Structural Nanocrystalline Materials: Fundamentals and Applications

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Cambridge University Press, May 31, 2007 - Technology & Engineering
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Nanocrystalline materials exhibit exceptional mechanical properties, representing an exciting new class of structural materials for technological applications. The advancement of this important field depends on the development of new fabrication methods, and an appreciation of the underlying nano-scale and interface effects. This authored book addresses these essential issues, presenting for the first time a fundamental, coherent and current account at the theoretical and practical level of nanocrystalline and nanocomposite bulk materials and coatings. The subject is approached systematically, covering processing methods, key structural and mechanical properties, and a wealth of applications. This is a valuable resource for graduate students studying nanomaterials science and nanotechnologies, as well as researchers and practitioners in materials science and engineering.

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1 Introduction
2 Processing of structural
100 nm
R2 R1
Table 24 Synthesis of nanointermetallics
3 Stability of structural
4 Mechanical properties of
5 Mechanical properties of
6 Corrosion of structural
7 Applications of structural
7 nm

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Page 16 - These intriguing structures have sparked much excitement in the recent years and a large amount of research has been dedicated to their understanding. Currently, the physical properties are still being discovered and disputed.

About the author (2007)

Supita Seal is a professor for the Advanced Materials Processing and Analysis Center at the University of Central Florida (UCF). He is also the Nanocoordinator for the Office of Research at UCF, and Director of the Surface Engineering and Nanotechnology Facility. His key research interests include surface engineering, nanoscience and nanotechnology.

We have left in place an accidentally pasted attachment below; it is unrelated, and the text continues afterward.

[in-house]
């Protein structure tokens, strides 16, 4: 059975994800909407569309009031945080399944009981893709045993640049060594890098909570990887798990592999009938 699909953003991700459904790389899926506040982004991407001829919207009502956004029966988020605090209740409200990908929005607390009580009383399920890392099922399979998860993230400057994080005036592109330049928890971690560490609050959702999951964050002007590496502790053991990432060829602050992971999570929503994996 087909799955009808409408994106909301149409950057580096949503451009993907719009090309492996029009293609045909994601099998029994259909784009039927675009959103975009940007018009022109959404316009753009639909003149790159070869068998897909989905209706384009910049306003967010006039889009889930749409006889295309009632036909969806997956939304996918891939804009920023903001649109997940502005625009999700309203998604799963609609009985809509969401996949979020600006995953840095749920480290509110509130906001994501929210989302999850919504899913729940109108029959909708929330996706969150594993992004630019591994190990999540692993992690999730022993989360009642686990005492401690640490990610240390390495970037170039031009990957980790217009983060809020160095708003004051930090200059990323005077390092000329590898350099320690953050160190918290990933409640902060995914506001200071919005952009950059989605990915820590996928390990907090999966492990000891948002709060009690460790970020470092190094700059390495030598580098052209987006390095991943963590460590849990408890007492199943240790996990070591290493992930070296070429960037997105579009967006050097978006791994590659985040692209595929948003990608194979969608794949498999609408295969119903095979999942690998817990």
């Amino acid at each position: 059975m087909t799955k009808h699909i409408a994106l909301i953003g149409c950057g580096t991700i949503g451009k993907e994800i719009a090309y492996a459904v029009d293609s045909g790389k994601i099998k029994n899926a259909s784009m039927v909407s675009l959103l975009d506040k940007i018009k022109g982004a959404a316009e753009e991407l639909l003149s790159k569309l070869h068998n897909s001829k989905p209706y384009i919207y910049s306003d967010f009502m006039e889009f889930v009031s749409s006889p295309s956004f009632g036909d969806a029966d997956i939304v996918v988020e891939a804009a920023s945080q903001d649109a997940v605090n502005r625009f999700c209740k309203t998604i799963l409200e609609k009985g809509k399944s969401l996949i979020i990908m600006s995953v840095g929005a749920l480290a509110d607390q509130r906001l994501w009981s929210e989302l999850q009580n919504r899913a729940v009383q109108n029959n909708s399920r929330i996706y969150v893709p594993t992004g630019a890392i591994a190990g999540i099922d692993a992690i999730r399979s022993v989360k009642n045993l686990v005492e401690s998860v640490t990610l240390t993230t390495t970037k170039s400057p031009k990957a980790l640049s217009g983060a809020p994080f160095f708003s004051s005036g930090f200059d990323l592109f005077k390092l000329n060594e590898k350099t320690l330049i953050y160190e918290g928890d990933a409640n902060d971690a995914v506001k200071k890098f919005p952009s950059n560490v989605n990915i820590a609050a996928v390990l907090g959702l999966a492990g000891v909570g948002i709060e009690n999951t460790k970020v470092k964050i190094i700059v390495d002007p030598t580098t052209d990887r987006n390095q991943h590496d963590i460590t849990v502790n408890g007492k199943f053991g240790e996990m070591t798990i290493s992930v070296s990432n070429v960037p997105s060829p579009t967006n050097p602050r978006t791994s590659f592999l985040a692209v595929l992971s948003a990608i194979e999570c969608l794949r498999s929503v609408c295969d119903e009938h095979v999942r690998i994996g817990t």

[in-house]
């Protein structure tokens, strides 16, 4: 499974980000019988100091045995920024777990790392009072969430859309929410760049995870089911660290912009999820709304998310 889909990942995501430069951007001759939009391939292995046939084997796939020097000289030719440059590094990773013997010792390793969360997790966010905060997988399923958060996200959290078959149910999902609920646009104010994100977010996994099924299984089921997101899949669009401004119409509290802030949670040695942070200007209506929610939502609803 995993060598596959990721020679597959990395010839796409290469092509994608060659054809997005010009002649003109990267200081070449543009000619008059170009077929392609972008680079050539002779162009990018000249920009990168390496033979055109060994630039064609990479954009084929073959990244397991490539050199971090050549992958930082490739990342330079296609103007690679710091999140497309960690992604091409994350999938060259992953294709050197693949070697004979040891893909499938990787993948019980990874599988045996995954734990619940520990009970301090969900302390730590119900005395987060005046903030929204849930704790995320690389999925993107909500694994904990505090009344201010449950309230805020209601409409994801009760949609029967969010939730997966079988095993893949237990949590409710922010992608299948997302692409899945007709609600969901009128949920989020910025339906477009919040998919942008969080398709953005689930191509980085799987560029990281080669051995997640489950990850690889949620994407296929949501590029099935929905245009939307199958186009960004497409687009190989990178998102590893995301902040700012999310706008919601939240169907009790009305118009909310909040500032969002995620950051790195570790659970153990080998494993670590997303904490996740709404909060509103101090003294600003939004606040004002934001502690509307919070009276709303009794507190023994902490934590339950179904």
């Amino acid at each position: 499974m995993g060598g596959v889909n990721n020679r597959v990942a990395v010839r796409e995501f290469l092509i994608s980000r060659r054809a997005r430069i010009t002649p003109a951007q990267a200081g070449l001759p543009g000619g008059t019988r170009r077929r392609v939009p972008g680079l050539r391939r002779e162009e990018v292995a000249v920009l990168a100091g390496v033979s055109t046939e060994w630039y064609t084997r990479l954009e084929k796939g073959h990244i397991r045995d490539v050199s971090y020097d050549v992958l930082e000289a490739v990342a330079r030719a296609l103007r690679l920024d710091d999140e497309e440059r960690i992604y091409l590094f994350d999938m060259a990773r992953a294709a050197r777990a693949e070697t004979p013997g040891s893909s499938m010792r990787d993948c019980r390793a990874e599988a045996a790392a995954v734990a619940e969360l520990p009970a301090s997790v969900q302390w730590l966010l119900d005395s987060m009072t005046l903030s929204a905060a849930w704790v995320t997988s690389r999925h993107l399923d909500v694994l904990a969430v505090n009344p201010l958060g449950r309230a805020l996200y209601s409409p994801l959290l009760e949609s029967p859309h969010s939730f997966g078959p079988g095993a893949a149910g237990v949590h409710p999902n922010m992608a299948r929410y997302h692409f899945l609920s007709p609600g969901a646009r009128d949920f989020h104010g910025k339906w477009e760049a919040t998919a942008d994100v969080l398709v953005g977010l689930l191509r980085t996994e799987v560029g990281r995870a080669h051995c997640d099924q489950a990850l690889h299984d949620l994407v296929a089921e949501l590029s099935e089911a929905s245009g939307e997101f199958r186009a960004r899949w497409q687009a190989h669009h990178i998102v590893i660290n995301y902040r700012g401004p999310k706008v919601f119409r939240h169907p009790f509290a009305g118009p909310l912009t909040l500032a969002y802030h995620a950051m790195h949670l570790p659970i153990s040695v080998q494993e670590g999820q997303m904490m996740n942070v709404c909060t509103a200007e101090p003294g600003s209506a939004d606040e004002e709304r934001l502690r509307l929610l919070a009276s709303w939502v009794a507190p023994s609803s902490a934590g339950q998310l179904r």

Carl C. Koch is Professor and Associate Department Head of Materials Science and Engineering, at North Carolina State University. His principal areas of research include nanocrystalline materials; amorphization by mechanical attrition; mechanical alloying; rapid solidification; high temperature intermetallics; oxide superconductors; and metastable materials. He is a fellow of the American Physical Society and the American Association for the Advancement of Science.

Ilya A. Ovido is Professor and Head of Laboratory for Nanomaterials Mechanics and Theory of Defects, at the Institute of Problems of Mechanical Engineering (Russian Academy of Sciences) in St Petersburg. His main research interests include nanostructured bulk materials and films; grain boundaries; and advanced materials (nanocrystalline, composite, non-crystalline).

Stan Veprek is Visiting Principal Scientist at the Singapore Institute of Manufacturing Technology (SIMTech), Singapore. His areas of research interest include materials, and surface science; plasma CVC PVD; thin film coatings; and light-emitting Si and microcrystalline Si. He also teaches courses at the Technical University Munich and the National University of Singapore.